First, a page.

What can be worse than your own child stating: “You didn’t make me happy, mommy! You made me sad”
First time I heard it it broke my heart in million pieces and felt anxiety creep in slowly but surely. I started to beat myself up feeling guilty about not making her happy enough.
See, she was talking about feelings in preschool and how certain things make you happy or sad, angry or joyful. They learned that is good to share your feelings and let people know how they make you feel. They were introduced to emotions. I was told they were using any examples of what is going on in our daily life so to teach them how we are responding to emotions. Have children look in a mirror and practice making mad/sad/happy faces. Provide small individual mirrors for each child to use at large or small group. Say the silliest sentence you can think of without laughing.
She came home showing me her faces and making me do a happy/sad/OK face and asked me: Mommy, are you happy, OK or sad? I grabbed her in a tight cuddle and told her how happy I was and how proud she made me feel. I told her I love her more than anything in the world. She stared at me smiling and gave me a kiss and in that moment I felt I was on top of the world.
But then comes the other side of the rainbow. There came the day when she just done everything backwards and to spite me. Everything I asked her to do welcomed me with a big NO and a tantrum. She refused any help trying to do everything by herself and although I am all for independence in a toddler I lost it properly. It was one of those days when you try to get out the house in time and everything is against you. It was that day when I felt anxious about everything and she felt me. She felt just how I felt and couldn’t settle. I got angry for she got angry. I cried for she cried. And in the end she shouted at me: YOU DIDN’T MAKE ME HAPPY MOMMY! YOU MAKING ME SAD AND ANGRY.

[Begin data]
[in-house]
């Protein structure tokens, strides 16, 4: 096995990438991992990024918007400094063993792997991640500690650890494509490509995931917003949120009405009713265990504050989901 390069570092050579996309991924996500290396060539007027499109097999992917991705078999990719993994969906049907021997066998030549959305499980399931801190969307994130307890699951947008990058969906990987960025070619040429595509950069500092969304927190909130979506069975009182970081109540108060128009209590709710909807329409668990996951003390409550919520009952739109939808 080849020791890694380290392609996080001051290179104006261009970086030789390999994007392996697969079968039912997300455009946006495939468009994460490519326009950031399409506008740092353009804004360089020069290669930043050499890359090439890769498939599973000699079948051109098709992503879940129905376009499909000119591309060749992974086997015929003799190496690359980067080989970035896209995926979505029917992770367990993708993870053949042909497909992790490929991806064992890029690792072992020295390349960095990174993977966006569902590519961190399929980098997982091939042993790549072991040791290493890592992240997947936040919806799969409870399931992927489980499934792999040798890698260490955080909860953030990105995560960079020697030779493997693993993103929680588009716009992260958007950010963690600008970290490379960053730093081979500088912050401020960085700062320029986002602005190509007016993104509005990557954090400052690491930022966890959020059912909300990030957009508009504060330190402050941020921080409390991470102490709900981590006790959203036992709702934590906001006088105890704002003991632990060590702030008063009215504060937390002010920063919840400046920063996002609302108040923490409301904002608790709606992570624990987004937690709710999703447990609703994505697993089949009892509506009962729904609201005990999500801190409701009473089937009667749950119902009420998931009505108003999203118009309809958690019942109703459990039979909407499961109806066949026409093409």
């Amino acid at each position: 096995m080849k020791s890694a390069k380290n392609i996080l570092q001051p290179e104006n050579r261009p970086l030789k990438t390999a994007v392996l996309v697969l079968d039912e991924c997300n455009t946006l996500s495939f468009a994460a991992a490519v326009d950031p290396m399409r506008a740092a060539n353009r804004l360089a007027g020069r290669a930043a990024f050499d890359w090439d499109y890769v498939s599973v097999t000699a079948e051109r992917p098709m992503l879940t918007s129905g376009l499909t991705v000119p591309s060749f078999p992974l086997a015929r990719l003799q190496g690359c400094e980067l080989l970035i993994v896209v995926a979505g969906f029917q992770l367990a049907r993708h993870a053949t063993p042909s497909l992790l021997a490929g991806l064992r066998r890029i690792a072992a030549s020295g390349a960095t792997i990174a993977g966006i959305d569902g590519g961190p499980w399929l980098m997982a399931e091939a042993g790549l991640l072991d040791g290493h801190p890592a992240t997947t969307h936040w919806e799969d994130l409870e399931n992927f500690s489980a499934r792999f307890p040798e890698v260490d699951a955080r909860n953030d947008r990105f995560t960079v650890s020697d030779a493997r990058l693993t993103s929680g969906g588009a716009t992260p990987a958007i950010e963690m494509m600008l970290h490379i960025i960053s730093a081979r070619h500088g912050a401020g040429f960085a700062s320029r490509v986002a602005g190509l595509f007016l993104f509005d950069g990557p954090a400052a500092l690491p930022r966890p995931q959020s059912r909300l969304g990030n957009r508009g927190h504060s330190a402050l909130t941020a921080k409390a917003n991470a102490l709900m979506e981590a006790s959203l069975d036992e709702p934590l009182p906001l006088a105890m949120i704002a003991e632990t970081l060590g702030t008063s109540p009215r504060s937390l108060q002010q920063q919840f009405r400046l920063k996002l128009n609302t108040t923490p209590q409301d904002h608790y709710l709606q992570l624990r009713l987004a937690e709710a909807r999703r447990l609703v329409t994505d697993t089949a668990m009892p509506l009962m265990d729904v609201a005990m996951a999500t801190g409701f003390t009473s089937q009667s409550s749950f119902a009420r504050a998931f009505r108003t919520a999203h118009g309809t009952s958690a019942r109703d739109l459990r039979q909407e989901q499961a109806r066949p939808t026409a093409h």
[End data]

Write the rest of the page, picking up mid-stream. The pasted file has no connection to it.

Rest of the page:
I wanted to hide from the world and my own child. I wanted to try and let it all out. I felt horrible and didn’t quite have a clue a bout how to fix it. I looked at her and apologized. I said I am so sorry for making her sad and I will so try not to do it again. I cried while telling her how I love my happy Ruby.
YOU KNOW WHAT HAPPENED?
She wiped my tears and told me: IT’S OK MOMMY. IT WAS AN ACCIDENT. And I was speechless. How can a three year old be so mature and wise? How could she make it all better for me just like that?
Feelings are directly related to behavior. Preschoolers need to understand feelings in order to control their behavior when they experience strong emotions. Teaching kids the link between behavior and feelings will help them learn to exercise self-control when things are not going their way.
Well, my child had more self-control than I did. I must probably go back to these basic lessons.